Stroke Symptoms and Signs
A stroke results from impaired oxygen delivery to brain cells via the bloodstream. According to the U.S. National Institute of Neurological Disorders and Stroke, the five major signs of stroke are the sudden onset of:
- Numbness or weakness of the face, arm or leg, especially on one side of the body. The loss of voluntary movement and/or sensation may be complete or partial. There may also be an associated tingling sensation in the affected area.
- Confusion, trouble speaking or understanding. Sometimes weakness in the muscles of the face can cause drooling.
- Trouble seeing in one or both eyes
- Trouble walking, dizziness, loss of balance or coordination
- Severe headache with no known cause
Read more about stroke symptoms and signs »
Reference: U.S. National Institute of Neurological Disorders and Stroke
What is a stroke?
Brain cell function requires a constant delivery of oxygen and glucose from the bloodstream. A stroke, or cerebrovascular accident (CVA), occurs when blood supply to part of the brain is disrupted, causing brain cells to die. Blood flow can be compromised by a variety of mechanisms.
Blockage of an artery
- Narrowing of the small arteries within the brain can cause a lacunar stroke, (lacune means “empty space”). Blockage of a single arteriole can affect a tiny area of brain causing that tissue to die (infarct).
- Hardening of the arteries (atherosclerosis) leading to the brain. There are four major blood vessels that supply the brain with blood. The anterior circulation of the brain that controls most motor activity, sensation, thought, speech, and emotion is supplied by the carotid arteries. The posterior circulation, which supplies the brainstem and the cerebellum, controlling the automatic parts of brain function and coordination, is supplied by the vertebrobasilar arteries.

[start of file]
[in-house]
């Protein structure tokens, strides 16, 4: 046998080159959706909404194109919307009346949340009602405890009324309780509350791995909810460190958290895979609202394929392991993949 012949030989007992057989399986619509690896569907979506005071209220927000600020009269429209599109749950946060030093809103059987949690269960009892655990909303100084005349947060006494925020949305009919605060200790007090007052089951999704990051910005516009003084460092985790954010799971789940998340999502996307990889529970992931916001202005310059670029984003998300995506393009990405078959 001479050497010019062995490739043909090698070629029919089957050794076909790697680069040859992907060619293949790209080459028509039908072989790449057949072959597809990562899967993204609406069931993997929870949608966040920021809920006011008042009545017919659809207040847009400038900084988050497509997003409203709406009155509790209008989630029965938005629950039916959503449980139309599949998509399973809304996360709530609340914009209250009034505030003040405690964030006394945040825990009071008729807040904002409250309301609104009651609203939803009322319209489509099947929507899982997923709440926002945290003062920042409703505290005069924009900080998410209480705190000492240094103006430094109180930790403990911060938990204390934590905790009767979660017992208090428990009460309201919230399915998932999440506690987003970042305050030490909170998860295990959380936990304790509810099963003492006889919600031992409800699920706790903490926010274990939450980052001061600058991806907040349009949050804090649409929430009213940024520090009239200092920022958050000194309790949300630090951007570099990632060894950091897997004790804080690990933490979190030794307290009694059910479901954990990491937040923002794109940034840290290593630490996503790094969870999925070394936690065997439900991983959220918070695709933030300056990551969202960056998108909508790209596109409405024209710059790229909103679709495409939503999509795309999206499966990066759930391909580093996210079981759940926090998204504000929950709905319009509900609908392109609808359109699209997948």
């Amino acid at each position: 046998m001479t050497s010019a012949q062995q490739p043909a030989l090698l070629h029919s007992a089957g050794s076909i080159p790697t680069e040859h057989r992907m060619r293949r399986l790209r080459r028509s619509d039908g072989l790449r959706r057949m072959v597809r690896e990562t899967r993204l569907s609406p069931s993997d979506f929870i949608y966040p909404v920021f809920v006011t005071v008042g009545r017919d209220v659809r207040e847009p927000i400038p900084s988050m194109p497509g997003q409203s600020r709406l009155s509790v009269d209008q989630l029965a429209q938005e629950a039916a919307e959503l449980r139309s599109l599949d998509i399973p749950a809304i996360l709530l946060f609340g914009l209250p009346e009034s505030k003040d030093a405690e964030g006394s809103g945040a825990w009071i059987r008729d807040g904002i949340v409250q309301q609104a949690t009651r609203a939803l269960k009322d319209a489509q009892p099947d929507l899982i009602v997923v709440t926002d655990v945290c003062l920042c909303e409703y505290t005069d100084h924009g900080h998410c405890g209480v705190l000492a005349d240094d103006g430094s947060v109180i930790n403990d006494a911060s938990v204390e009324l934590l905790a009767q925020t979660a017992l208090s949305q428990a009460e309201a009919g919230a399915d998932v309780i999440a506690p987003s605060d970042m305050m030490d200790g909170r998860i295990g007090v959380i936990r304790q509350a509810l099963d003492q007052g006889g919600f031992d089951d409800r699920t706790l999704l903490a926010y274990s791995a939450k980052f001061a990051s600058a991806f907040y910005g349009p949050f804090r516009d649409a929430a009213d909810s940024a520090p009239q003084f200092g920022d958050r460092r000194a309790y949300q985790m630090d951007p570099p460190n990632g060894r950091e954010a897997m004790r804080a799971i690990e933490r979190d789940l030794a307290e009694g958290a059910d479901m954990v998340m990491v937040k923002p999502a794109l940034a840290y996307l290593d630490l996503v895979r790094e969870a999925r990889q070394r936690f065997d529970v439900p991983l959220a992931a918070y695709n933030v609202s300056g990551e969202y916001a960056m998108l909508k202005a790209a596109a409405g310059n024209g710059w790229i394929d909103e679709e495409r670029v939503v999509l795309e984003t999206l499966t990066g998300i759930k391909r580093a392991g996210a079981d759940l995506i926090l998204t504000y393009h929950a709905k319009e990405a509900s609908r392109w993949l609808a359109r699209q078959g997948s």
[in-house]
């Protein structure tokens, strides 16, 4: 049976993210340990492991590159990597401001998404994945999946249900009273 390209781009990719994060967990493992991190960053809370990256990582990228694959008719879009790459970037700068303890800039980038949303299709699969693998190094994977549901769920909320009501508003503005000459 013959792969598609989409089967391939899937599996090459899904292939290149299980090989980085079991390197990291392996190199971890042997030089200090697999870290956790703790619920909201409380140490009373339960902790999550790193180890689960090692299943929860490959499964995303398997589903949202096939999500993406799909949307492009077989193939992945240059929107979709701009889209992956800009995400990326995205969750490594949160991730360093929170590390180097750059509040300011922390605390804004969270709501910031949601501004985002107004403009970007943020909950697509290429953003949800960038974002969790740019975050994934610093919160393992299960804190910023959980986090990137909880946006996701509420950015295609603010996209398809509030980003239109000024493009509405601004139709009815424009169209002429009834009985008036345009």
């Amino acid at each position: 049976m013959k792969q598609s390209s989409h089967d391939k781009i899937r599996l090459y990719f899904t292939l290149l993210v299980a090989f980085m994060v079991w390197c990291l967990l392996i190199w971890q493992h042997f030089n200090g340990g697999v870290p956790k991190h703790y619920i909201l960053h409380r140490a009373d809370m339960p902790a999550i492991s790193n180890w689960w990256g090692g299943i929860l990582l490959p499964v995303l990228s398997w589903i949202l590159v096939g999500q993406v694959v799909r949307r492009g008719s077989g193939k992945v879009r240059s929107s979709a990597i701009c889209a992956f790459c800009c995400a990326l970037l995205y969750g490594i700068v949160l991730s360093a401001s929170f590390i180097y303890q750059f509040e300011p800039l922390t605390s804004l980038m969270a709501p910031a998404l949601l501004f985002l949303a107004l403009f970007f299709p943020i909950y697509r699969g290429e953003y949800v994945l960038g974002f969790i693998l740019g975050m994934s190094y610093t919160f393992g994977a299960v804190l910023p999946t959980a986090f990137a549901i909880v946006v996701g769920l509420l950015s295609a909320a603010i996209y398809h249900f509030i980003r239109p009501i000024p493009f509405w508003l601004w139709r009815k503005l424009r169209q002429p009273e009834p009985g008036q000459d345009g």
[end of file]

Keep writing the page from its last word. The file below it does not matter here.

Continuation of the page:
If these arteries become narrow as a result of atherosclerosis, plaque or cholesterol, debris can break off and float downstream, clogging the blood supply to a part of the brain. As opposed to lacunar strokes, larger parts of the brain can lose blood supply, and this may produce more symptoms than a lacunar stroke.
- Embolism to the brain from the heart. In some instances blood clots can form within the heart and the potential exists for them to break off and travel (embolize) to the arteries in the brain and cause a stroke.
Rupture of an artery (hemorrhage)
- Cerebral hemorrhage (bleeding within the brain substance). The most common reason to have bleeding within the brain is uncontrolled high blood pressure. Other situations include aneurysms that leak or rupture or arteriovenous malformations (AVM) in which there is an abnormal collection of blood vessels that are fragile and can bleed.
What causes a stroke?
Blockage of an artery
The blockage of an artery in the brain by a clot (thrombosis) is the most common cause of a stroke. The part of the brain that is supplied by the clotted blood vessel is then deprived of blood and oxygen. As a result of the deprived blood and oxygen, the cells of that part of the brain die and the part of the body that it controls stops working. Typically, a cholesterol plaque in a small blood vessel within the brain that has gradually caused blood vessel narrowing ruptures and starts the process of forming a small blood clot.